ordan’s 2016 constitutional amendments: A return to absolute
By Sufian Obeidat, 27 May 2016
Jordan's King Abdullah shakes hands as he arrives for the opening of the third ordinary session of the 17th parliament (photo credit:
This article is also available in Arabic
The recent Jordanian constitutional amendments further concentrated power in a King who is neither legally nor politically accountable.
Despite their enormous implications to the system of government, the amendments were adopted without meaningful parliamentary debate
and without even nominal public engagement – writes Sufian Obeidat.
On 4 May 2016, King Abdullah II of Jordan issued a decree ratifying amendments to the Jordanian Constitution. Over a period of seventeen
days, with a short paragraph of legislative intent, and without any public involvement, the King and the National Assembly – composed of the
Chamber of Deputies and the Senate - replaced the parliamentary system of government with a presidential monarchy - a hybrid of
presidential and monarchic systems. The cabinet endorsed the draft amendments and submitted it to the Chamber, which adopted it in two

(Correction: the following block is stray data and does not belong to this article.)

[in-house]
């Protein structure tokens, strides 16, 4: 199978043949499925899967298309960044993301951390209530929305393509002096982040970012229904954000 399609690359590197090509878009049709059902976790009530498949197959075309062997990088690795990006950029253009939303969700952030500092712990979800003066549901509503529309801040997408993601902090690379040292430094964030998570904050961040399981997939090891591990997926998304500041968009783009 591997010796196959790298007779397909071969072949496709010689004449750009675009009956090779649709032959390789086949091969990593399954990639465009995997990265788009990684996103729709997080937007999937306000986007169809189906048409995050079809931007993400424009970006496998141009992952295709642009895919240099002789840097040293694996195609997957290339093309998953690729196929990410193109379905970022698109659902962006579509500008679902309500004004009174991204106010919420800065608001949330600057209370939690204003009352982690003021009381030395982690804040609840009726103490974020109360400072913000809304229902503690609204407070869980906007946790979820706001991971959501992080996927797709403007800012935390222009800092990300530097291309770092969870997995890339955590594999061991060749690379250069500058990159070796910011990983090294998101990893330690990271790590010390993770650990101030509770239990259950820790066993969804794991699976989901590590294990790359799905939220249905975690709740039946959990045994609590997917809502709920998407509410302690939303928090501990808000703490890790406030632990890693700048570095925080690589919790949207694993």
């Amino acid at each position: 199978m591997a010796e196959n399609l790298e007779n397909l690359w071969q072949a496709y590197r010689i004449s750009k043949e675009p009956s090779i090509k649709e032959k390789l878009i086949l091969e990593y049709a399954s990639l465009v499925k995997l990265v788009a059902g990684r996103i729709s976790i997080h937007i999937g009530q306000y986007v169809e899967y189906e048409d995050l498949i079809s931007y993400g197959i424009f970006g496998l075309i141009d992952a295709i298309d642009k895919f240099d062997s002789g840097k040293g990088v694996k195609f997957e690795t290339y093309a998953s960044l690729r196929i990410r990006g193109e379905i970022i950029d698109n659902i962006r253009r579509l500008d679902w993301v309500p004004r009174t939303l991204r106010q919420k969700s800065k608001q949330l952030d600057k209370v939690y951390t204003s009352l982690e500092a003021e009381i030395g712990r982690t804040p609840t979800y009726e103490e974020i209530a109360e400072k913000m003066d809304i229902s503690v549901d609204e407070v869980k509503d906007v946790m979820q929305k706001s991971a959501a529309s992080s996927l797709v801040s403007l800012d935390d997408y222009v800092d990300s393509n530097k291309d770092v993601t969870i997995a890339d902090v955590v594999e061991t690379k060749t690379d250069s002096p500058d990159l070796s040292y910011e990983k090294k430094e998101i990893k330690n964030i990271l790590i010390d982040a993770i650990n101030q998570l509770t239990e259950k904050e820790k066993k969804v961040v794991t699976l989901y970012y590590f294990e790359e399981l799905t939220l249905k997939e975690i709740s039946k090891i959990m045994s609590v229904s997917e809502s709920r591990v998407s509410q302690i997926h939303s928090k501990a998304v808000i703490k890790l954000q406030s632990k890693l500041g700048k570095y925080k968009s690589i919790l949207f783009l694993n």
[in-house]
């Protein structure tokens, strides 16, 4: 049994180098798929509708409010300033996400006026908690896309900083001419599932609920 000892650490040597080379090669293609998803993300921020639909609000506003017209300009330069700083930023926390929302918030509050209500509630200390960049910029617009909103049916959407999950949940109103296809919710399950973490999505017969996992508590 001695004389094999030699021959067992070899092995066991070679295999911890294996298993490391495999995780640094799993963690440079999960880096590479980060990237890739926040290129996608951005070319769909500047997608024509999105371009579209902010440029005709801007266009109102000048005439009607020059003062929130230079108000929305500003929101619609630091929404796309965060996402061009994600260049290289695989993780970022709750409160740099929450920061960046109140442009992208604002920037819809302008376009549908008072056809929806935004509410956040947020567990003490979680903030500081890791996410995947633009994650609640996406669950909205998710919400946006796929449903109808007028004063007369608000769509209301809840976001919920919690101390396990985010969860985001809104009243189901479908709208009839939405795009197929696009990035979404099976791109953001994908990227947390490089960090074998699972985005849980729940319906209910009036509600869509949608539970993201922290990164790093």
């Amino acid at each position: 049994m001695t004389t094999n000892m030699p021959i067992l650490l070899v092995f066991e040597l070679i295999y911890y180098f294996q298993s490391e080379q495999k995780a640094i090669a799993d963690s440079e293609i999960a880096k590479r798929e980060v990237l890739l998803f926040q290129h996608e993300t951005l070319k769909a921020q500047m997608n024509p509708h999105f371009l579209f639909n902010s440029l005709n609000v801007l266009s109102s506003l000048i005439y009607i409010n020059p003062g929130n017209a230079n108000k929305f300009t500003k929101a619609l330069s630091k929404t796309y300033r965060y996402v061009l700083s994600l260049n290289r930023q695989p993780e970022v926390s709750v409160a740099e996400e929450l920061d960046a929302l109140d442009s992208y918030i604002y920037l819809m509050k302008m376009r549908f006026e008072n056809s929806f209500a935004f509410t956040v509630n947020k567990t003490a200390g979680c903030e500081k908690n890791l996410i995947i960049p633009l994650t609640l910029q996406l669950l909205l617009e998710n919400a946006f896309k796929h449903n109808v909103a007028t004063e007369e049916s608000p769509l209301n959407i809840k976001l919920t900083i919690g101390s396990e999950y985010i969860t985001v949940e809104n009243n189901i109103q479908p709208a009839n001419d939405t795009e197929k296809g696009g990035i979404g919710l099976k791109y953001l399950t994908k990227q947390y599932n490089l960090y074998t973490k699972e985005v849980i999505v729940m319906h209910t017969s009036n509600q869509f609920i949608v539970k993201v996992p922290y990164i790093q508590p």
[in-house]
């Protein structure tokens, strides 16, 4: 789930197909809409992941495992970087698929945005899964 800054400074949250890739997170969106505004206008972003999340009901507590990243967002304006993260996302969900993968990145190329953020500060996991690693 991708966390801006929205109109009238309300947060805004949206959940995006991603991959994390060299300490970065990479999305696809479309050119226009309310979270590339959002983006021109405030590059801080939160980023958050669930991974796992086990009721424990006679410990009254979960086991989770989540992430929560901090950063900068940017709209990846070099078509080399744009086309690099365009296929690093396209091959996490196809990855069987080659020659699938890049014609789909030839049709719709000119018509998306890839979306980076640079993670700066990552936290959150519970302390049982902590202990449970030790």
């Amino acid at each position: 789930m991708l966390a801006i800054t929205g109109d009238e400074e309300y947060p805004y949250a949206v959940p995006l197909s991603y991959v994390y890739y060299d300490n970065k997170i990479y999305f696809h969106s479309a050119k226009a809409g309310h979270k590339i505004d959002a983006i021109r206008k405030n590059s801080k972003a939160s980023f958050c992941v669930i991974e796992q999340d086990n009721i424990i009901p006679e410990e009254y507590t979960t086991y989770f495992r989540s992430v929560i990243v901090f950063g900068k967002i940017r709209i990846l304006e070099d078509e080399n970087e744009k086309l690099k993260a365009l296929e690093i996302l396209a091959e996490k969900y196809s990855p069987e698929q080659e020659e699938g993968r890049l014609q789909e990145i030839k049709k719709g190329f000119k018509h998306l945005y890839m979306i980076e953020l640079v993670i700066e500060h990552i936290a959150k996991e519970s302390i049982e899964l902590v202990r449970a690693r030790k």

days, while it took the Senate one session to approve it. Both houses of the National Assembly approved the amendments with a sweeping
majority. Within two days, the King signed the decree issuing the new amendments.
Although the Constitution establishes a parliamentary system of government with a hereditary monarchy, in practice, the King has had the
final say in government, while the cabinet has borne the political and legal responsibility on his behalf. Since the 1950s, the Constitution has
undergone several amendments, mostly giving the King additional authorities at the expense of parliament. Once again, the King has
expanded his powers, this time at the expense of the Council of Ministers.
The King in the Constitution
The powers of the King as described in the Constitution show the King as a constitutional monarch. In a parliamentary system of government
with a hereditary monarchy, the King is the head of state and is immune from all liability and responsibility. As the King can do no wrong because he reigns but does not rule, his written and verbal orders do not relieve ministers from responsibility. He (accession the throne is
restricted to males) exercises executive power through his ministers and through royal decrees. Under the Constitution, the King exercises
the powers vested in him by Royal Decree, which must be countersigned by the prime minister and the minister or ministers concerned.
Unlike most monarchies in Western Europe, the Jordanian King decides on extensive issues with final authority and without the need to
follow the advice of the government. Among others, he appoints and dismisses the prime minister and the ministers or accepts their
resignations, issues orders for holding parliamentarian elections, and appoints the speaker and other members of the Senate. The King also
convenes, adjourns, or prorogues the National Assembly, may dissolve the Chamber or the Senate, and can relieve any senator of his/her